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I talked extensively about lithium for ADHD in my previous post. But of course, lithium isn't the only available medication out there; stimulants are the most widely used medication for ADHD and have been in use for decades.
Stimulants are believed to work by increasing dopamine, a neurotransmitter that stimulates a network of neurons in the brain so that they work more effectively together. For people with ADHD, this may lead to improved concentration while reducing hyperactivity and impulsiveness.
However, several pieces of evidence suggest that lithium is better than stimulants when it comes to treating ADHD.
We discuss them below.
People with attention-deficit/hyperactivity disorder (ADHD) generally have a high risk of forming addiction due to their low impulse control. And the common medications for treating ADHD, such as Adderall, Vyvanse, and Ritalin, all stimulants, may lead to addiction when abused.
So, when you think about it, it's usually not the best choice to expose ADHD patients to a potentially addictive drug, especially when they have to use them throughout life.
This is not to say that every ADHD patient will develop an addiction to whatever stimulant they're using. Of course, when under a good medically supervised treatment plan, the risk drops. But if there's a risk at all, it becomes worrisome.
And now that stimulant addiction is approaching the level of opioid addiction, it is indeed something to worry about.
There's an alternative: Lithium. So how does lithium measure up?
Lithium has been shown to not only be as effective as Ritalin for ADHD but it has been suggested that low-dose lithium may help patients exit the cycle of addiction.
So, while stimulants may expose patients to the risk of addiction, it's the opposite with lithium.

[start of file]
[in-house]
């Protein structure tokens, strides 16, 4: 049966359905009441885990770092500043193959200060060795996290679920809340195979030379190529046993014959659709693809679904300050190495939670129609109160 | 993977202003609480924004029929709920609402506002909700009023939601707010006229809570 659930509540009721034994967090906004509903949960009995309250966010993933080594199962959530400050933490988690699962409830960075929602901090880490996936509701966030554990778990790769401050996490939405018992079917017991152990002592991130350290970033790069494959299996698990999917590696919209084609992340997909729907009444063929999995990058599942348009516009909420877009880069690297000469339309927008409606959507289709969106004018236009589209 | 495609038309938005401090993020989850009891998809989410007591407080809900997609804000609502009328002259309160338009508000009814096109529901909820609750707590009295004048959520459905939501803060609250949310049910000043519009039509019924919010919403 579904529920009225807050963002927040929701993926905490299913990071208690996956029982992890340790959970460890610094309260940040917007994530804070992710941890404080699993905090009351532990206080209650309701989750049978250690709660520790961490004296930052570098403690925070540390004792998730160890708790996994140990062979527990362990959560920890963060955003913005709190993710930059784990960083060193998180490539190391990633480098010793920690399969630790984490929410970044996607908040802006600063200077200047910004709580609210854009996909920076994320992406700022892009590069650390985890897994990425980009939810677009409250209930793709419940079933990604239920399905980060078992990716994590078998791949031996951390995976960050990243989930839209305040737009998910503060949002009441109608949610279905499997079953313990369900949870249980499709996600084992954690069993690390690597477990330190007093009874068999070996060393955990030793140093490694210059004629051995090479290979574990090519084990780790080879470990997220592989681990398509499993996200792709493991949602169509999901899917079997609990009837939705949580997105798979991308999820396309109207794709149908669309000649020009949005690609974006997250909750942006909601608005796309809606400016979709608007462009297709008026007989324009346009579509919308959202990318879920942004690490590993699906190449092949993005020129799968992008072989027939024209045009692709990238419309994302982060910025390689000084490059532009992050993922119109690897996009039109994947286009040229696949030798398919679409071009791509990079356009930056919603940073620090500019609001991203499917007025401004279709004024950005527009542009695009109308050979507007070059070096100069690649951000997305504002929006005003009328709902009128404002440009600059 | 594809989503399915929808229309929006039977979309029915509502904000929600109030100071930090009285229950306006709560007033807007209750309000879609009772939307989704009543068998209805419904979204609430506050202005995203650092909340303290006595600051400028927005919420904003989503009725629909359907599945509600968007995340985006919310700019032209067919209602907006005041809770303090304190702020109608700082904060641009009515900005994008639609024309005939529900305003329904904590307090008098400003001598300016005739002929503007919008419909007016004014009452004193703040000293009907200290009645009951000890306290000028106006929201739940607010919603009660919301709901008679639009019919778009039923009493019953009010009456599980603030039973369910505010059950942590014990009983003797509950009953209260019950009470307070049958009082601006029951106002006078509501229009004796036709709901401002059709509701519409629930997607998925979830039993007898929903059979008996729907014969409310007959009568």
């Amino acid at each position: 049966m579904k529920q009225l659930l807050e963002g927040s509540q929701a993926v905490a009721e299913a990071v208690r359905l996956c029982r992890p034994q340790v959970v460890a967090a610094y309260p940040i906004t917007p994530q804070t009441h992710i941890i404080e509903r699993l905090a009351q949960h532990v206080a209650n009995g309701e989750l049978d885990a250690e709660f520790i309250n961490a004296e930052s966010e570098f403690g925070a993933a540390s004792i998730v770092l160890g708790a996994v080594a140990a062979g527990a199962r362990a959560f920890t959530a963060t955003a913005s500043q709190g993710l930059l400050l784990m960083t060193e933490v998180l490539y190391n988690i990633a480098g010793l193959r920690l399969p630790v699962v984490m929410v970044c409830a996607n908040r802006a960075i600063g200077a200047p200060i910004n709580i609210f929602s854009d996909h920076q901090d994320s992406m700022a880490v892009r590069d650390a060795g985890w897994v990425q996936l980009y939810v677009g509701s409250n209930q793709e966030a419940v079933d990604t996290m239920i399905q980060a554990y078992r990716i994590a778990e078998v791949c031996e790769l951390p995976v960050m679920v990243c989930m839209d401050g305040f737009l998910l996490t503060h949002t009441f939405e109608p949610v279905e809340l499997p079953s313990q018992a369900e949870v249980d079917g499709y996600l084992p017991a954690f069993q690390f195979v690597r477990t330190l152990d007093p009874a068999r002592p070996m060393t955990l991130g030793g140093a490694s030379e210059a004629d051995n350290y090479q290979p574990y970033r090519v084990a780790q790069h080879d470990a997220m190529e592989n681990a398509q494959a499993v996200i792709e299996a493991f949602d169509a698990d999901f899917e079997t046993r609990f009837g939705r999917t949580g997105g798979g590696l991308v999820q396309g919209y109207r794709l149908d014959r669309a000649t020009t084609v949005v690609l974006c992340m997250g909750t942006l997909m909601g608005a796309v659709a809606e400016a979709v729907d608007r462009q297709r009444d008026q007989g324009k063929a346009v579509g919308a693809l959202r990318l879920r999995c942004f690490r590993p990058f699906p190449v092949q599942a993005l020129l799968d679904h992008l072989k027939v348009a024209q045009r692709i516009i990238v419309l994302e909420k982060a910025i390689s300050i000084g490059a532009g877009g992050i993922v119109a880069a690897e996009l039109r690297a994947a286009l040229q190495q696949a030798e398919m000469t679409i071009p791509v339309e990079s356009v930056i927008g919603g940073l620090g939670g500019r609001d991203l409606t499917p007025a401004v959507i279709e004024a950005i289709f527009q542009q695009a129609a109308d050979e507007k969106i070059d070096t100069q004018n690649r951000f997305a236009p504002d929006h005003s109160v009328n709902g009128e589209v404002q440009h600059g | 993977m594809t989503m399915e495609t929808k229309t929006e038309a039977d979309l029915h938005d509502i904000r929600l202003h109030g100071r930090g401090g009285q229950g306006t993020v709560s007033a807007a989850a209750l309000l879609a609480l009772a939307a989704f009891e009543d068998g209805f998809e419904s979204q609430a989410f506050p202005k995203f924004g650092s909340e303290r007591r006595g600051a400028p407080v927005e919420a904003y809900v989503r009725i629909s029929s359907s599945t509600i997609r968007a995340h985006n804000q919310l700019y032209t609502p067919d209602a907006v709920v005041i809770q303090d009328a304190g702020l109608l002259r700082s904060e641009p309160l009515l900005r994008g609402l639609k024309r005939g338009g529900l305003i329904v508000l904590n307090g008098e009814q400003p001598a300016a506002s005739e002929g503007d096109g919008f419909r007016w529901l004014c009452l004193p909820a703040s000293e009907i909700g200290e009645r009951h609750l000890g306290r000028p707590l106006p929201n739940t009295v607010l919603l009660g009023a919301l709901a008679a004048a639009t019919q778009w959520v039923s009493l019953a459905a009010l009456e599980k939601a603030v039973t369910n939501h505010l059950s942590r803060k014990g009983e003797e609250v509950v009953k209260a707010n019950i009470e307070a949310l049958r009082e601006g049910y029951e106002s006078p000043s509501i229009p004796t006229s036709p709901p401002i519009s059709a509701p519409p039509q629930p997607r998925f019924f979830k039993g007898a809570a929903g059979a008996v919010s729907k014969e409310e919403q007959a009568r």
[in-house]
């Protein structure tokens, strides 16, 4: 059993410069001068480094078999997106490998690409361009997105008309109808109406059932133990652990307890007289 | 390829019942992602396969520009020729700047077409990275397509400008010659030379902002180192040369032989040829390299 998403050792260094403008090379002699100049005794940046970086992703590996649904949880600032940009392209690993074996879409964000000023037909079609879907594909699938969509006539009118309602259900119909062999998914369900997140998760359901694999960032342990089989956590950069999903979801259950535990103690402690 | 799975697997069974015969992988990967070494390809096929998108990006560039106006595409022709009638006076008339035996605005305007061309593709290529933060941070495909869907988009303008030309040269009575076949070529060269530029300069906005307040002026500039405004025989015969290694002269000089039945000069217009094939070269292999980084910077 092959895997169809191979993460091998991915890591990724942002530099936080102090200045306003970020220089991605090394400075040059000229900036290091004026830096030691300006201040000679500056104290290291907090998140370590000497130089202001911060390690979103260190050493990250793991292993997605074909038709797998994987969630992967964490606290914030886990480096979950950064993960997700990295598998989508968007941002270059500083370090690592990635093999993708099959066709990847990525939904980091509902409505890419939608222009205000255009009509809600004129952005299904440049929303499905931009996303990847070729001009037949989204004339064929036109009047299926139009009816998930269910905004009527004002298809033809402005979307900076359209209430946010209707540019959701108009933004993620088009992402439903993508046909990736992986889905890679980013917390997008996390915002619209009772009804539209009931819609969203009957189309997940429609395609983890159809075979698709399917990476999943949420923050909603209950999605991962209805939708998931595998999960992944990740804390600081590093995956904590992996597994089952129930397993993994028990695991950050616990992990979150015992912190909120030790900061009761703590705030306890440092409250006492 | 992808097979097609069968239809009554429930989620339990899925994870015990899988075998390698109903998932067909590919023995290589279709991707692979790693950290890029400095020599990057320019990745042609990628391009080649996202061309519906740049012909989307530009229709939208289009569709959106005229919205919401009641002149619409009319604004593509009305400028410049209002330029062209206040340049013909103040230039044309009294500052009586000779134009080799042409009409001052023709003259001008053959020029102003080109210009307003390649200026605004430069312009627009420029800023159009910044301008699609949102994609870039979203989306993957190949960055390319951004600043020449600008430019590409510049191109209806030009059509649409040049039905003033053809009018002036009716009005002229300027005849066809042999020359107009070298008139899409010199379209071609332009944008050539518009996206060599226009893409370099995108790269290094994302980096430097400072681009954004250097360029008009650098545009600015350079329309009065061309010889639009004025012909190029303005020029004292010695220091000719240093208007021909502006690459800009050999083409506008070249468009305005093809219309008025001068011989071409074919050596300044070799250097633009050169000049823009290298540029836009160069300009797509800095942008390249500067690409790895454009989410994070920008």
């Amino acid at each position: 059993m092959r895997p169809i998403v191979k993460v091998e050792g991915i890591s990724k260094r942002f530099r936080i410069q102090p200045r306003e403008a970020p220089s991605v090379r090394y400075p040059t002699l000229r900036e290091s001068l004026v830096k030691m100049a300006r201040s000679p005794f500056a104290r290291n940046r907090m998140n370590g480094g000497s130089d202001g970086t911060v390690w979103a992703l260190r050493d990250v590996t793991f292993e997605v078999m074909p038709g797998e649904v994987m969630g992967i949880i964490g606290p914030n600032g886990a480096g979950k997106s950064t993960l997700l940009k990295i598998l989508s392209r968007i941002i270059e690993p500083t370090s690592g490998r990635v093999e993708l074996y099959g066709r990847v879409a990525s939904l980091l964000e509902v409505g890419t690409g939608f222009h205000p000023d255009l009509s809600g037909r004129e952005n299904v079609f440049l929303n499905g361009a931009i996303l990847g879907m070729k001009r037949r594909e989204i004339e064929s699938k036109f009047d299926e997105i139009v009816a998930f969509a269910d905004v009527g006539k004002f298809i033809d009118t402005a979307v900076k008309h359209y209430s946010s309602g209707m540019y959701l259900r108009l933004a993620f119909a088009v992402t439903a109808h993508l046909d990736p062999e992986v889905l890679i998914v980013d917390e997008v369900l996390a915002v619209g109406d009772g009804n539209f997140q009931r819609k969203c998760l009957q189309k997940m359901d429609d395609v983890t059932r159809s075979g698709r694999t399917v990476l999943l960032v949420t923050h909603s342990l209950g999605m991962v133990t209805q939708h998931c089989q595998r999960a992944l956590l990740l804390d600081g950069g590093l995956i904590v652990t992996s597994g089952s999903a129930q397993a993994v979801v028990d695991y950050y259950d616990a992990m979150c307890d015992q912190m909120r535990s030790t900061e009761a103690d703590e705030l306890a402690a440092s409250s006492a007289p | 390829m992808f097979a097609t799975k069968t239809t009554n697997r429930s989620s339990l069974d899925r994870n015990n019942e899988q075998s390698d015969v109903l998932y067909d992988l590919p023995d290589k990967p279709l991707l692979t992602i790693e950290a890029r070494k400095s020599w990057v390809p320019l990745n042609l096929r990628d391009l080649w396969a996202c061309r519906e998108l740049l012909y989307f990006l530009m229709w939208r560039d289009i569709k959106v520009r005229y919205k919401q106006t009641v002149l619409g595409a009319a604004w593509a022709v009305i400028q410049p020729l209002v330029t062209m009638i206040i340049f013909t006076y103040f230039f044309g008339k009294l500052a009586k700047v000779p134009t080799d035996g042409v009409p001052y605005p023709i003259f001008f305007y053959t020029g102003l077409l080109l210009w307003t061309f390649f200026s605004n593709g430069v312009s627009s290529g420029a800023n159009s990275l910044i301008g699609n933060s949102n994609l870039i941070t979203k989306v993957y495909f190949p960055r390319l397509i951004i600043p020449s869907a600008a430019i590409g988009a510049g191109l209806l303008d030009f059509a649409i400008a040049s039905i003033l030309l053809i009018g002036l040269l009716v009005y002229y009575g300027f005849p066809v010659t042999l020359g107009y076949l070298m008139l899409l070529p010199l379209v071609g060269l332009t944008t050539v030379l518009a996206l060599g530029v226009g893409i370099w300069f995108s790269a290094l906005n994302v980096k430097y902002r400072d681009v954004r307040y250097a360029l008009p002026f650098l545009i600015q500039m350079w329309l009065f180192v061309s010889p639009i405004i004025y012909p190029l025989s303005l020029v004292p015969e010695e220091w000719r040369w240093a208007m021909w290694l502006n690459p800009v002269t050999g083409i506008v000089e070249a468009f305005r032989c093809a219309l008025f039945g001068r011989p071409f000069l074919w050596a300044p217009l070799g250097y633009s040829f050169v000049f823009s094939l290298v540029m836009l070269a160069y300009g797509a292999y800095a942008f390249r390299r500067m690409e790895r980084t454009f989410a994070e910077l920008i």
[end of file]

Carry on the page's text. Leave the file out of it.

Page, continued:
In this blog post, we talked about lithium's neuroprotective powers. Lithium may slow down thinning of the prefrontal cortex, thereby keeping the brain younger and more functional as the person ages, potentially preventing dementia.
But stimulants work in reverse in that they may lead to cognitive decline. Stimulants speed up activity in the central nervous system, thereby interfering with the brain's delicate chemical balance. In short, stimulants can be toxic to the brain.
And due to its high metabolic activity, the brain is particularly sensitive to substance-induced toxicity.
Stimulants may prematurely age the heart, especially when abused or used long-term, as is the case with ADHD patients. This goes hand in hand with how stimulants work.
As a stimulant drug moves through the blood vessels, it increases heart rate, blood pressure, and respiration, all of which interfere with normal heart function. As a result, it may speed up the cardiovascular system's aging process and cause untimely damage to the heart.
Perhaps, this may contribute to why the risk of cardiovascular disease is higher (38%) in ADHD patients than in people without ADHD (23.5%).
As one would expect, tolerance for stimulants grows over time, and the ADHD patient may experience less and less reduction in their ADHD symptoms the longer they use the drug. Chronic tolerance may occur in adults treated for up to 26 weeks (6 months).
And here's something that may be even more worrisome.
In one study, there were significant improvements in ADHD symptoms early into the research. But as time wore on, it started diminishing. And during the last three months of treatment, hyperactivity had worsened. Although the researchers weren't sure of the cause, one possible — and likely — explanation is tolerance.
So if you've been using Adderall or any other stimulant for ADHD and feel as though it has stopped working, It's possible that your body has developed a tolerance for the drug.
As of now, there is no evidence of lithium tolerance in ADHD.
Although lithium has its side effects, they may be limited — if not eliminated — by using subtherapeutic doses. And thankfully, you may get the optimum benefits of lithium even in such low-doses.
In many ways, lithium scores over stimulants when it comes to ADHD medication.